Broadband speeds in Europe have risen sharply in only a year, suggest official EC figures.
In July 2010, 29% of broadband lines in Europe ran at speeds of at least 10 Mbps, revealed Commission research.
By contrast in July 2009 only 15% of broadband lines were capable of hitting that speed.
Despite the higher rates, the Commission warned that a lot of work needed to be done to meet Europe-wide targets on access and speed.
"Fast broadband is digital oxygen, essential for Europe's prosperity and well-being," said Neelie Kroes, commissioner for the digital agenda.
"Take up and available speeds are improving," she said, "but we need to do more to reach our very fast broadband targets."
The EC has set a target of giving every European citizen access to a speed of 30Mbps or more by 2020 and half of all the 220 million households in the region access to 100mbps broadband.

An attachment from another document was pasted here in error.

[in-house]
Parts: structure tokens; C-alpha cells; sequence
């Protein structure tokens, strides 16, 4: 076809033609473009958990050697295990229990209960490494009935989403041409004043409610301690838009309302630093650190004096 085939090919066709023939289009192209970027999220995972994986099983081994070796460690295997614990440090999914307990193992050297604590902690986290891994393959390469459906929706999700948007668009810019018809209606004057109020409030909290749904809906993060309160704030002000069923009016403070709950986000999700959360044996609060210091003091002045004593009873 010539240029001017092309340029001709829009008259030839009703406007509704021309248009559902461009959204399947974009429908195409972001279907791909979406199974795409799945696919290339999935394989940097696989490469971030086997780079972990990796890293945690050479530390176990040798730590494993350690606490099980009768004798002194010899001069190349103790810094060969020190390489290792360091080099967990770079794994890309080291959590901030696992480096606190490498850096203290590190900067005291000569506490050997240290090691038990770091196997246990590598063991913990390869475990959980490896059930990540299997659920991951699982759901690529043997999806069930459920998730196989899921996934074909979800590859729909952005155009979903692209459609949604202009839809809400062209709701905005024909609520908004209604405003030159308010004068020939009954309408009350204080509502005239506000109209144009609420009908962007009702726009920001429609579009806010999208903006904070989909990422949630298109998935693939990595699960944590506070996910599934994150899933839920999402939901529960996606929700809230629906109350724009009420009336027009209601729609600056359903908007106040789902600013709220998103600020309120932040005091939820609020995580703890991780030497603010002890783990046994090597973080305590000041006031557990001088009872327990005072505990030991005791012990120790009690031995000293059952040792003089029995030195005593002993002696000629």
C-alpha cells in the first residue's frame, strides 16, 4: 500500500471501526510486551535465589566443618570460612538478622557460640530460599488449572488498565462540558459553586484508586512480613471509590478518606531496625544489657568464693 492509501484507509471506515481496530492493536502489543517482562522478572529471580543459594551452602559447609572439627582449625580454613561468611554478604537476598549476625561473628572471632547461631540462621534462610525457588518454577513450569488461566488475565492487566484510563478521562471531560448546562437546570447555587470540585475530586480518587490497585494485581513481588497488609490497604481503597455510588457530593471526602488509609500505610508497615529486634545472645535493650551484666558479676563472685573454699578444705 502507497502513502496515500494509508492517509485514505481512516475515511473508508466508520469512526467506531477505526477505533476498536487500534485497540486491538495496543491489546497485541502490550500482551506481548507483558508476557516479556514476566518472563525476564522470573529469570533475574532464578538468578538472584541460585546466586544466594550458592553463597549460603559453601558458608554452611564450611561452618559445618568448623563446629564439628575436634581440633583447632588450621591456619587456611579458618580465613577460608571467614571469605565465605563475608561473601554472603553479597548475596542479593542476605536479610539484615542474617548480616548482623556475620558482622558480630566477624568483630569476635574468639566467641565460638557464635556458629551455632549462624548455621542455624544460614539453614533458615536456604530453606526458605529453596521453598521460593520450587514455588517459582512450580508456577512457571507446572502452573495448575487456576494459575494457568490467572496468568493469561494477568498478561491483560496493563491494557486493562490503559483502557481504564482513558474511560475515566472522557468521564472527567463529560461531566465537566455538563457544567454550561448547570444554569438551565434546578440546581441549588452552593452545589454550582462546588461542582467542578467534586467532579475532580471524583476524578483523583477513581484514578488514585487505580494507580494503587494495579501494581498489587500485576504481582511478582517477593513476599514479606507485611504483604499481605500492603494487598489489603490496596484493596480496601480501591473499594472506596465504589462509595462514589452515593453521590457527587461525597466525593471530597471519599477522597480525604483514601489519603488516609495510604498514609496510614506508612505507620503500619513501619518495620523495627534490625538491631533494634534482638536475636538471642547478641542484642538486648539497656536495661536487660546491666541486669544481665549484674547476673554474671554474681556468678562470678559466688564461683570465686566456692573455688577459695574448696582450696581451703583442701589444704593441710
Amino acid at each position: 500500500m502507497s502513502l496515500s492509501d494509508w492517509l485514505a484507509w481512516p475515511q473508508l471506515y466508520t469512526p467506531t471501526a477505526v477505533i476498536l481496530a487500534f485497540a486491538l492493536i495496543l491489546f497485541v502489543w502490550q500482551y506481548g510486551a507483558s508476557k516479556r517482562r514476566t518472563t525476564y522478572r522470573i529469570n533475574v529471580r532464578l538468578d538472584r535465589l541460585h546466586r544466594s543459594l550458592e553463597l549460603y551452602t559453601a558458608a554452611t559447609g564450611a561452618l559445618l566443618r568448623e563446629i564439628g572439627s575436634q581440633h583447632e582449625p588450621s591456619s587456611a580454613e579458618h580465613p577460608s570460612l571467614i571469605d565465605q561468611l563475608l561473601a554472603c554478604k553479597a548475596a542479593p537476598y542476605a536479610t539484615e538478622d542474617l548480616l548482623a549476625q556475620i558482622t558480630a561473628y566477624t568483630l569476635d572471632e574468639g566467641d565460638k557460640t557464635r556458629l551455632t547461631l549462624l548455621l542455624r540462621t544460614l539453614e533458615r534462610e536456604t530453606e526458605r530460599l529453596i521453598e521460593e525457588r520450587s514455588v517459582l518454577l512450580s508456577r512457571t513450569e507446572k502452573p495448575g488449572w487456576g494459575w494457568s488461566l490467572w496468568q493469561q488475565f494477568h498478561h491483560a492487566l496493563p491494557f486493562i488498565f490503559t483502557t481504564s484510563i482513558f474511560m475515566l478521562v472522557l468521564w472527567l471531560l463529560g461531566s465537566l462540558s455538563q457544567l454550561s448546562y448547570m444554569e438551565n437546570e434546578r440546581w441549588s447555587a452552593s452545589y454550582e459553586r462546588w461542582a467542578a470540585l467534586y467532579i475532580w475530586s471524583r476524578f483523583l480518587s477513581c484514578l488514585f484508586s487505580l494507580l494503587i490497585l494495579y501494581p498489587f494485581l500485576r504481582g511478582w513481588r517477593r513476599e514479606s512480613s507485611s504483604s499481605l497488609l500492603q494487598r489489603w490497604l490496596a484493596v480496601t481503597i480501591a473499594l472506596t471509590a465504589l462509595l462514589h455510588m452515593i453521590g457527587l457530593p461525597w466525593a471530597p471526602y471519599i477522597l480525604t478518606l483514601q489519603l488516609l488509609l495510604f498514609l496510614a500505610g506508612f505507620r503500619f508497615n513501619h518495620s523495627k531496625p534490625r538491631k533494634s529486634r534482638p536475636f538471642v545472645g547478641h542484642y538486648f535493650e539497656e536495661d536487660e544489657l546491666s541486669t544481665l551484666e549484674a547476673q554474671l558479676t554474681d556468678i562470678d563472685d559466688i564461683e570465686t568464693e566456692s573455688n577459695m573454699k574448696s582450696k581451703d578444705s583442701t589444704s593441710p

The size of the task the EC has set itself was revealed by figures in the research which showed the relatively small numbers using the highest speed connections. About 5% of all broadband lines can run at 30mbps and only 0.5% at 100Mbps or higher.
More Europeans are signing up for broadband too, found the research, with nearly 26 of every 100 citizens using high-speed net links. In 2009, the figure was almost 24.
But this growth was dwarfed by that of mobile broadband which saw a 45% in increase in users. Commissioner Kroes said member states needed to speed up their efforts to free spectrum to support on-the-go broadband.
The figures did reveal a slight slow down in the number of broadband connections being set up. Between July 2009 and July 2010 the number of broadband lines in the US grew by 8%, compared to 11% the year before.
Denmark and the Netherlands lead the way in European broadband with high-speed links already available to about 80% of households.